The 36th Chamber of Shaolin review

Fun fact: I didn’t know this movie existed until about five minutes before I watched it. For martial arts movie buffs, that must sound like blasphemy. Based on what I’ve heard, this is supposed to be one of the greatest martial arts movies of all time. This review may not be 100% critically sound, as I am largely unfamiliar with the genre, so things I find to be bad may be just staples of the genre. Whether or genre staples deserve to be criticized will be discussed at a different time. My only real experiences with this genre have been through Ip Man and it’s first sequel, one of which I found to be quite impressive, while the other I found to be quite disappointing. So, let’s get into what I thought about this movie.

To start, this movie is one of the greatest martial arts movies of all time. And it isn’t. It depends on how you look at it. You could look at it from a fun, cheesy type of perspective, where you can look past some of the narrative flaws and only focus on the fights, the weird situations, etc. You could also look at it from a critical standpoint, where the plot issues and weakly done characters put a damper on your experience. For me, I looked at it sort of in the middle.

It’s very hard for me to watch a movie with my brain off. I either have to have a special childhood connection with it (TRON: Legacy,) or I have to find it so utterly fun that I can throw most of the other criticisms away simply because I’m having so much fun (which happens so infrequently I cannot actually think of an example.) This movie has neither advantage, but I’m still able to just sit back and enjoy a good portion of the movie without worrying about the thinking aspect. Why? Good question. Let’s find out why.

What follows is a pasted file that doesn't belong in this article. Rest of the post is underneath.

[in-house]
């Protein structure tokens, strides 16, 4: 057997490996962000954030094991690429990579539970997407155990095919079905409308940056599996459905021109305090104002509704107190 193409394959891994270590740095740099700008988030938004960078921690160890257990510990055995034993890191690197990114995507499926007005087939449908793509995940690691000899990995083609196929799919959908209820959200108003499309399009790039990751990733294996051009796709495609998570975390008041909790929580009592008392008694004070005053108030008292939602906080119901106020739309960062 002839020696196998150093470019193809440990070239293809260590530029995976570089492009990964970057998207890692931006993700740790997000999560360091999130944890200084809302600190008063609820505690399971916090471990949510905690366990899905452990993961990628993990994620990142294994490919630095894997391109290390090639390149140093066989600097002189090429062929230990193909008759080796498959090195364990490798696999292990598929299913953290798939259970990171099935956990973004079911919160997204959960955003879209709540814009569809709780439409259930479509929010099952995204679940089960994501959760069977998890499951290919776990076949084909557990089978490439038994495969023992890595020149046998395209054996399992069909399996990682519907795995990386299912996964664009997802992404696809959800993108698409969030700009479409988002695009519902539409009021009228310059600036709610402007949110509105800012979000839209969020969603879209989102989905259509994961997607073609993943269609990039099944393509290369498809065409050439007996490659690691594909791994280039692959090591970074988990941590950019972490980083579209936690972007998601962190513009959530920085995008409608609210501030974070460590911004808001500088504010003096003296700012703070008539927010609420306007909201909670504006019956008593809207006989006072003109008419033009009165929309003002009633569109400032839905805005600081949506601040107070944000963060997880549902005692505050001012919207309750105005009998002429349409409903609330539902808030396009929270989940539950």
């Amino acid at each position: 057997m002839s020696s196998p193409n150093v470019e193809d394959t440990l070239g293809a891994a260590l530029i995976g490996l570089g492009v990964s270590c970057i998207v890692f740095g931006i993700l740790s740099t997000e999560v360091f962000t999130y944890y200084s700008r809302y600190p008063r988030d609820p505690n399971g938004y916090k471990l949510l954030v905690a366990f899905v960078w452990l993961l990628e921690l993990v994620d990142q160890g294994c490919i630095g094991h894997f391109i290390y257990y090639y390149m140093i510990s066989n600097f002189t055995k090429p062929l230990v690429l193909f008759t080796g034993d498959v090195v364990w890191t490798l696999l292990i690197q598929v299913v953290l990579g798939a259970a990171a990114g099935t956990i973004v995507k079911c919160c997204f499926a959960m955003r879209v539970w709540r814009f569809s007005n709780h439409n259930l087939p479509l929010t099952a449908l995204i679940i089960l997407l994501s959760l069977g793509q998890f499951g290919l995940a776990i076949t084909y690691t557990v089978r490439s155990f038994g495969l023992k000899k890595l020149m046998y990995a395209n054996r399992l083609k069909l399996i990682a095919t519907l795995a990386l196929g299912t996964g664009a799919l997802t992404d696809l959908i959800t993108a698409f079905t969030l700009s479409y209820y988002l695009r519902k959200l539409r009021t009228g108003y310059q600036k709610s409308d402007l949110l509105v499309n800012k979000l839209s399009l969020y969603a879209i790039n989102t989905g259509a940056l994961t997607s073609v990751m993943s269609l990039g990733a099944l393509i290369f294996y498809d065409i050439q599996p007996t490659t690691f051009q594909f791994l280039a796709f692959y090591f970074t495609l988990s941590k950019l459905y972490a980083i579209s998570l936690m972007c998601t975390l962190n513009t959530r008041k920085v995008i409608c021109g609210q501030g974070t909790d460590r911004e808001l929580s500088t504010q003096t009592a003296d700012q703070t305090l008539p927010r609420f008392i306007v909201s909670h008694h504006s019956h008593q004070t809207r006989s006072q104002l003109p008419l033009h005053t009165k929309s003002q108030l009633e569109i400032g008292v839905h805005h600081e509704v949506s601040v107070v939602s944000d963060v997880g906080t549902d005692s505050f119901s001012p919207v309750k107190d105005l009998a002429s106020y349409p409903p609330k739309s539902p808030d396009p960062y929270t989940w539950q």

On one hand, I didn’t like anything in the first 20 minutes. Almost nothing convinced me to keep watching, the only reason I did was because of a few funny moments, I didn’t care if they were intentional or not. The characters were rather weak, our lead (San-Ta) was especially annoying, there were frequent and distracting zooms, but most unfortunate of all, the fighting wasn’t very well done. I was seriously confused as to why this was considered anywhere close to a good movie, let alone one of the best in the martial arts genre. But, because there was both pizza and good company present, I decided to keep watching. And boy, I’m glad I did.

As it went on, I became accustomed to the zooms. I grew to love how ridiculous the characters and plot were. I found that the training scenes, while rather repetitive (by repetitive I mean almost all of them begin with him failing the test once, then succeeding on his second attempt,) were legitimately entertaining. Yeah, there were some things that didn’t make much sense, like San-Ta recruiting a good number of people to only use them once, but I kind of grew to ignore them. That’s where it became one of the greatest martial arts movies of all time. When it managed to make me forget to analyse, in favor of pure enjoyment and fight choreography that made me and my friends go “OHHHHH!”


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3 Replies to “The 36th Chamber of Shaolin review”

  1. 36th chamber of hell, more like. My cousin and I recreated the challenges in this movie. They’re all pathetically easy. I don’t understand why this Saint Nick character had any problem with them.